Why don’t more people go vegan? It could be the label.


Sebastian Lock / Laif / Redux

Sebastian Lock / Laif / Redux

Originally published by: National Geographic

By Meryl Davids Landau

When food items are specifically labeled as vegan—indicating they are prepared with no animal products, including eggs or butter—people are less likely to select them, even though it is better for the planet and for their health, according to a recent experiment.

Growing and transporting food accounts for a quarter of all global greenhouse gas emissions, which are accelerating the climate crisis. Of these, the vast majority come from processes linked to meat and dairy production, which is why experts are advising societies to shift toward more plant-based eating.

“We have to make big changes to how we produce and consume food if we want to reach climate goals” and feed Earth’s ever-growing population, says Richard Waite, an expert on food climate policy at the nonprofit World Resources Institute.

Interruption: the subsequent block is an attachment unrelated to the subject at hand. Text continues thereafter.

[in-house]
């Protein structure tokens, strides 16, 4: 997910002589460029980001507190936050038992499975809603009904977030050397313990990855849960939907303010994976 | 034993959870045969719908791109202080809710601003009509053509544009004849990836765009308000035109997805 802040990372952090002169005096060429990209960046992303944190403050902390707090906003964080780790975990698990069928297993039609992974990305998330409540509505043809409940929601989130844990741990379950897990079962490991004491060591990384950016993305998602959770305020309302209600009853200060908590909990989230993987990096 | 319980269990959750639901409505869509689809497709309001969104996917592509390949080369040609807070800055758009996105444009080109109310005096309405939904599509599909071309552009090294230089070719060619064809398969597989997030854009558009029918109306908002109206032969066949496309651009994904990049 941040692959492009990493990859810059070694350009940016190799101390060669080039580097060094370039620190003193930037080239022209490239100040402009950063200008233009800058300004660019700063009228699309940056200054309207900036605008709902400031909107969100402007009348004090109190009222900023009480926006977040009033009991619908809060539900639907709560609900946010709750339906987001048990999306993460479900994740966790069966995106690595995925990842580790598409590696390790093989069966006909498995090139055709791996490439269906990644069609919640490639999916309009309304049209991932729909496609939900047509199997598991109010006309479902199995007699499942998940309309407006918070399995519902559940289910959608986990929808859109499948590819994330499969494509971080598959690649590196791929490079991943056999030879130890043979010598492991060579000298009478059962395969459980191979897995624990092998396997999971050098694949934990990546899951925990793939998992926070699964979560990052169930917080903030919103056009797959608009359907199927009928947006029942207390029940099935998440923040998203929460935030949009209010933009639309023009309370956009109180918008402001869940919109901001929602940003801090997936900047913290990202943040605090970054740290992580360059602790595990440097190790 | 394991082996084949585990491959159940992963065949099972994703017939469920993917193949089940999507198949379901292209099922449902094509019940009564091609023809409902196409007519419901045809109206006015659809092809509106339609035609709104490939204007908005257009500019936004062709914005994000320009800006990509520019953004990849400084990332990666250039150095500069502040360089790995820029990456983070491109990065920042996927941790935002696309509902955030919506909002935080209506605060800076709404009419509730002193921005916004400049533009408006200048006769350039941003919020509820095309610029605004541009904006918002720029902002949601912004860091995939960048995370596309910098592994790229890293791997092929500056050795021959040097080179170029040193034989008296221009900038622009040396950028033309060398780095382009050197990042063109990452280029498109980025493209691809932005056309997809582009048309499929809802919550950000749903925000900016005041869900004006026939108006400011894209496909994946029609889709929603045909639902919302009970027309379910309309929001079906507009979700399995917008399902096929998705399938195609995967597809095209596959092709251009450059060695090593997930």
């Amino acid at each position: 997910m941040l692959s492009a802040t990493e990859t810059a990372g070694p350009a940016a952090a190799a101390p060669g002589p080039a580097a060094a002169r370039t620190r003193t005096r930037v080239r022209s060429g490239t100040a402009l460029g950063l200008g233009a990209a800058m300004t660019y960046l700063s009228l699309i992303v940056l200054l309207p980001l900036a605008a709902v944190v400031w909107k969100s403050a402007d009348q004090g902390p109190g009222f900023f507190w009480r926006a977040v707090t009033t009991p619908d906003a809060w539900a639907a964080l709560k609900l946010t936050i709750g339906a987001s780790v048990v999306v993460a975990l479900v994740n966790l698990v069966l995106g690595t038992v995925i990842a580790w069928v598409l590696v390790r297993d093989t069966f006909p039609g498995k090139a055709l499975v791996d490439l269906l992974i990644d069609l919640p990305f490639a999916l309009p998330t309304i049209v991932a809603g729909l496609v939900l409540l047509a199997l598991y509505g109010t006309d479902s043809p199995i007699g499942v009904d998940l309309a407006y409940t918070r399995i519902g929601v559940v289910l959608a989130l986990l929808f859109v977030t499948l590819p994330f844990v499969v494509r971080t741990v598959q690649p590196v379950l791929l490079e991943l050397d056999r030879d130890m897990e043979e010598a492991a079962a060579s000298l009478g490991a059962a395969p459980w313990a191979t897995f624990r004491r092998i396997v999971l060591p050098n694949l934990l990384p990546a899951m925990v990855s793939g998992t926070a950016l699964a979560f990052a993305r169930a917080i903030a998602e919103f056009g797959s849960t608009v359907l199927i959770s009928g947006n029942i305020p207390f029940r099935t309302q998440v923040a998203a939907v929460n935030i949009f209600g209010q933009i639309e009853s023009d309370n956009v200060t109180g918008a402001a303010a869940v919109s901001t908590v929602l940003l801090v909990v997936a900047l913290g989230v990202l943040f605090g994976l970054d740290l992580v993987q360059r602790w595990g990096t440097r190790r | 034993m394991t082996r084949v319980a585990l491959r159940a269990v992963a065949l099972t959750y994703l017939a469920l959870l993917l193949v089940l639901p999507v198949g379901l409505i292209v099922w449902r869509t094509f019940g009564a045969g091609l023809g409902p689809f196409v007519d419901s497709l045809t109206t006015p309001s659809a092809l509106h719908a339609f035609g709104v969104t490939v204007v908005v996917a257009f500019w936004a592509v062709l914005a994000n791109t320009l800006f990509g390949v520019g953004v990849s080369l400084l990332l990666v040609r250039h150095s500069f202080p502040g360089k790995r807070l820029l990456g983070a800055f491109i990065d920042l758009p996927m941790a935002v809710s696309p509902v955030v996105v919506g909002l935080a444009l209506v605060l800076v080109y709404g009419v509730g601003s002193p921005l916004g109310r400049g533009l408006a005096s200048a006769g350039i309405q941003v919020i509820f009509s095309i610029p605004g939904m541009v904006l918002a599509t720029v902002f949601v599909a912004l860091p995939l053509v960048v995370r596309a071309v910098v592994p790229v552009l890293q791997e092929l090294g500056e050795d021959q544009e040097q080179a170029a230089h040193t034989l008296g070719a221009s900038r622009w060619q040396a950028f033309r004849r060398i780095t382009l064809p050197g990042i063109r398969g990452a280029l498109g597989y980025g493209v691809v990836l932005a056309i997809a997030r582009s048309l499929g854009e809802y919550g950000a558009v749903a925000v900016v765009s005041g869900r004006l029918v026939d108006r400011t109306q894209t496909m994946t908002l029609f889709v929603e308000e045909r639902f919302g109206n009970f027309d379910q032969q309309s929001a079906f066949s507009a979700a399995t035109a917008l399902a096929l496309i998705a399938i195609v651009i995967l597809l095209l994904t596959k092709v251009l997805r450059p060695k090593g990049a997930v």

But the study at the Massachusetts Institute of Technology indicates this may prove challenging.

Researchers asked some 150 people attending several university events to pre-order their lunch and choose between two options, one of them vegan. Choices included vegetable versus cheese ravioli and a vegetable hummus wrap versus a Greek salad with feta. A similar study of meal preferences was also conducted online. Half the respondents in both studies randomly received an order form in which the vegan item was labeled, with the word in parentheses.

When this vegan terminology was used, people were less likely to order the entrée than when it was not. For the in-person attendees, some two-thirds more avoided the dish.

After the research was published, some people told the study’s lead author, Alex Berke, a doctoral student at MIT’s Media Lab, the results were unexpected. But she anticipated the outcome.

Berke herself began eating vegetarian (a plant-based diet that includes dairy and eggs) at age 10 and adopted a vegan diet three years ago to help the climate. “Anyone who has been eating vegan or vegetarian for a while would not be surprised,” says Berke. “They see the bias against these foods.”

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